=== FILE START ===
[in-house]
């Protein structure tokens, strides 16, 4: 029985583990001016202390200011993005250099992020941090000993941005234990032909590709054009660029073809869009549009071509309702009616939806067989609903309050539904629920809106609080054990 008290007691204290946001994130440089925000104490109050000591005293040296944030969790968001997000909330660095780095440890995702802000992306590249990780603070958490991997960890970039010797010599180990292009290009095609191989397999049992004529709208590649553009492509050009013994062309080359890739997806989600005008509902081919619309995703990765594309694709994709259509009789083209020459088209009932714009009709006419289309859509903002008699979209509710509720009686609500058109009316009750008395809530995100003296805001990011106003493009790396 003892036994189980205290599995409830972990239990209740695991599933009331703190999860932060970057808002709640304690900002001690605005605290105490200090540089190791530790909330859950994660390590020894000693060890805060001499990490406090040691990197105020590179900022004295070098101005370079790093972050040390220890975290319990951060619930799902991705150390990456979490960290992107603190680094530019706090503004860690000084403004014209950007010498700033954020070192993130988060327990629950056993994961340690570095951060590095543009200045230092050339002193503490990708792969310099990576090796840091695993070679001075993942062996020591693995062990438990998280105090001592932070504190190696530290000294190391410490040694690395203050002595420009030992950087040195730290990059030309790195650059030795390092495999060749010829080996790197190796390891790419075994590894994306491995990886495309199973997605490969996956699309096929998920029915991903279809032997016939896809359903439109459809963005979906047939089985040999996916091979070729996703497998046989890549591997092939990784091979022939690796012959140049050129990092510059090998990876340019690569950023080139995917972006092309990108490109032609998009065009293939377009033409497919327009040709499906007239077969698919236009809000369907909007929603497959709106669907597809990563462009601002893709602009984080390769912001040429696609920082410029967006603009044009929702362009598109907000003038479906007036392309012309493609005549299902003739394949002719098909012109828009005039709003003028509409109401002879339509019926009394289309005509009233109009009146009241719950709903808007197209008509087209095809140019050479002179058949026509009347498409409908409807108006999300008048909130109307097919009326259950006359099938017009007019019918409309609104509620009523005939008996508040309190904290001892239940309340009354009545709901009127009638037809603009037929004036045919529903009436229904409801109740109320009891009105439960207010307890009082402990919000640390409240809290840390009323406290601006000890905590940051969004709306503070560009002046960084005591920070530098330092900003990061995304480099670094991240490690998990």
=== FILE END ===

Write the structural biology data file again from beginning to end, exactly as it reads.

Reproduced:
[in-house]
């Protein structure tokens, strides 16, 4: 029985583990001016202390200011993005250099992020941090000993941005234990032909590709054009660029073809869009549009071509309702009616939806067989609903309050539904629920809106609080054990 008290007691204290946001994130440089925000104490109050000591005293040296944030969790968001997000909330660095780095440890995702802000992306590249990780603070958490991997960890970039010797010599180990292009290009095609191989397999049992004529709208590649553009492509050009013994062309080359890739997806989600005008509902081919619309995703990765594309694709994709259509009789083209020459088209009932714009009709006419289309859509903002008699979209509710509720009686609500058109009316009750008395809530995100003296805001990011106003493009790396 003892036994189980205290599995409830972990239990209740695991599933009331703190999860932060970057808002709640304690900002001690605005605290105490200090540089190791530790909330859950994660390590020894000693060890805060001499990490406090040691990197105020590179900022004295070098101005370079790093972050040390220890975290319990951060619930799902991705150390990456979490960290992107603190680094530019706090503004860690000084403004014209950007010498700033954020070192993130988060327990629950056993994961340690570095951060590095543009200045230092050339002193503490990708792969310099990576090796840091695993070679001075993942062996020591693995062990438990998280105090001592932070504190190696530290000294190391410490040694690395203050002595420009030992950087040195730290990059030309790195650059030795390092495999060749010829080996790197190796390891790419075994590894994306491995990886495309199973997605490969996956699309096929998920029915991903279809032997016939896809359903439109459809963005979906047939089985040999996916091979070729996703497998046989890549591997092939990784091979022939690796012959140049050129990092510059090998990876340019690569950023080139995917972006092309990108490109032609998009065009293939377009033409497919327009040709499906007239077969698919236009809000369907909007929603497959709106669907597809990563462009601002893709602009984080390769912001040429696609920082410029967006603009044009929702362009598109907000003038479906007036392309012309493609005549299902003739394949002719098909012109828009005039709003003028509409109401002879339509019926009394289309005509009233109009009146009241719950709903808007197209008509087209095809140019050479002179058949026509009347498409409908409807108006999300008048909130109307097919009326259950006359099938017009007019019918409309609104509620009523005939008996508040309190904290001892239940309340009354009545709901009127009638037809603009037929004036045919529903009436229904409801109740109320009891009105439960207010307890009082402990919000640390409240809290840390009323406290601006000890905590940051969004709306503070560009002046960084005591920070530098330092900003990061995304480099670094991240490690998990």